Lessons From Europe: Is It Time for a Regulatory Course Correction?

Stanton R. Mehr

According to the authors of a paper published in Lancet Oncology, we may have gathered enough evidence to begin to consider altering how these agents are approved, to speed their path to approval.

What has a decade of European experience with biosimilar development and use taught us about their safety and efficacy? According to the authors of a paper published in Lancet Oncology, we may have gathered enough evidence to begin to consider altering how these agents are approved, to speed their path to approval.

Investigators from The Netherlands, Austria, Luxembourg, and the United States wondered whether the need for more comparative clinical data to assess biosimilar safety and efficacy will be necessary in the future.

Although the first-generation products epoetin and filgrastim were a good fit for the EU’s biosimilar regulatory pathway requirements, evaluating the clinical benefits of the next- generation oncology products, the monoclonal antibodies, is a bit more complicated. They noted that in some cases, the clinical effect of the monoclonal antibody may be modest, complicating the question of clinical equivalence or similarity. “Even in the case of monoclonal antibodies that have shown efficacy as monotherapies, such as trastuzumab or rituximab,” these agents are commonly prescribed with various combinations of chemotherapy, which complicates “the decision with regard to the most appropriate indication and patient population in which to perform trials to show biosimilarity,” stated the authors. This is especially important in extrapolating indications (consider oncology agents that are used to treat a wide array of tumors).

They pointed out that the European Medicines Agency “is moving away from double-blind equivalence trials and large postmarketing safety studies as the standard to show clinical similarity, because regulatory agencies are realizing that comparative clinical trials are not sensitive enough to show possible differences in safety and efficacy.” This points, once again, to the greater importance placed on the physiochemical description of the biosimilar and on in vitro assays to demonstrate similarity between the biosimilar and the reference product. These authors believe that “requiring clinical investigation in the most sensitive patient populations and strong scientific justification to support extrapolation to other indications” is critical, but the need for additional confirmatory clinical trials would undermine the ability to increase access to potentially cost-saving biosimilars.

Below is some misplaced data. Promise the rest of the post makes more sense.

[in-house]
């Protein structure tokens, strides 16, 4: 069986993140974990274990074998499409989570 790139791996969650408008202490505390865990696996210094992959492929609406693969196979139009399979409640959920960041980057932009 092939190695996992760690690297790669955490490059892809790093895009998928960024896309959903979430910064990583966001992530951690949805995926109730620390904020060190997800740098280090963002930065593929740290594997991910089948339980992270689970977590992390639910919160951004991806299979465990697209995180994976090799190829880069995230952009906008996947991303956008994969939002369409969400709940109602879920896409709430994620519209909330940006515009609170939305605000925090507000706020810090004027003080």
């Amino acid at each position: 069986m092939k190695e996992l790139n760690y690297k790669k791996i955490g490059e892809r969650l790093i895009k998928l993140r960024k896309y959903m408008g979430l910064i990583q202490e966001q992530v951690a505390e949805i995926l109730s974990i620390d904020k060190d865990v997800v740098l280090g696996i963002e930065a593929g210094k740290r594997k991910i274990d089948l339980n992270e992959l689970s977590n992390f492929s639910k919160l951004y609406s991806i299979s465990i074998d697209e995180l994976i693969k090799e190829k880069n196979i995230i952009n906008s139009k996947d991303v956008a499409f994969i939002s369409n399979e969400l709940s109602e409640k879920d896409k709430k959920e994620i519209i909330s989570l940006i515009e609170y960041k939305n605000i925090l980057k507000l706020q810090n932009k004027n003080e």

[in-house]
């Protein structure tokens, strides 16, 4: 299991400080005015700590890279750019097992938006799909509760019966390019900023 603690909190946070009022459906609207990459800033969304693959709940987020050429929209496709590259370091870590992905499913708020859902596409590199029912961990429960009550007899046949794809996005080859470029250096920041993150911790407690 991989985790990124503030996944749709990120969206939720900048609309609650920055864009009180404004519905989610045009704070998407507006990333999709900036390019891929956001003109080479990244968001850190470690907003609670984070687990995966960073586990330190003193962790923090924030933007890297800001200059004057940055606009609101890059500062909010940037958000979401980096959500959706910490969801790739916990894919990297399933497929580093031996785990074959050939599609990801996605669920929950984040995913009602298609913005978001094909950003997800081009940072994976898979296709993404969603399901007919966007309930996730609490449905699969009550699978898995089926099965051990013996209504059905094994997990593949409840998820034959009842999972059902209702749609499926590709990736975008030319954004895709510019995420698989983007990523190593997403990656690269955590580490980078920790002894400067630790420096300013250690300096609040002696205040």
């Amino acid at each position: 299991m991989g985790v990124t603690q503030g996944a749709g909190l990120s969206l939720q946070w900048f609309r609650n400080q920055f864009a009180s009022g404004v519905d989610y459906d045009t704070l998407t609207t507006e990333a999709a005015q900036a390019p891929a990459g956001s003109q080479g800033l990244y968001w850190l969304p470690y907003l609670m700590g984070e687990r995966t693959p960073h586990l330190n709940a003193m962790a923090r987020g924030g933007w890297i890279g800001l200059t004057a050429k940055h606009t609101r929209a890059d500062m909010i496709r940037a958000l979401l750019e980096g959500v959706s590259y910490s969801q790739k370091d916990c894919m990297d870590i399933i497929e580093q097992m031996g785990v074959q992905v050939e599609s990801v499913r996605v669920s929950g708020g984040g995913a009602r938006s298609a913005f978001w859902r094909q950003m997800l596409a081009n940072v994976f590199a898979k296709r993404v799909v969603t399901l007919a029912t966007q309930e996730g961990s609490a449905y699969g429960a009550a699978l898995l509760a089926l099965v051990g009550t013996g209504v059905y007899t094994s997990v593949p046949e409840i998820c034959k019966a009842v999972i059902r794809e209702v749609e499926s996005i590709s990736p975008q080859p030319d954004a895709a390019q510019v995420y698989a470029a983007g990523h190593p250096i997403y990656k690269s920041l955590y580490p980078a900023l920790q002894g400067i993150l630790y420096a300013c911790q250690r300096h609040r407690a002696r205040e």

They stressed, “To demand confirmatory trials in all possible indications would waste valuable patient, staff, and monetary resources for no substantial gain, and such requirements should be avoided unless extrapolation cannot be justified on the basis of mechanism of action and existing data.”

On the basis of roughly 400 million patient-days of biosimilar experience in Europe without the appearance of any serious safety signals, they believe it may be time to learn from this experience and correct course for the upcoming wave of oncology biosimilars.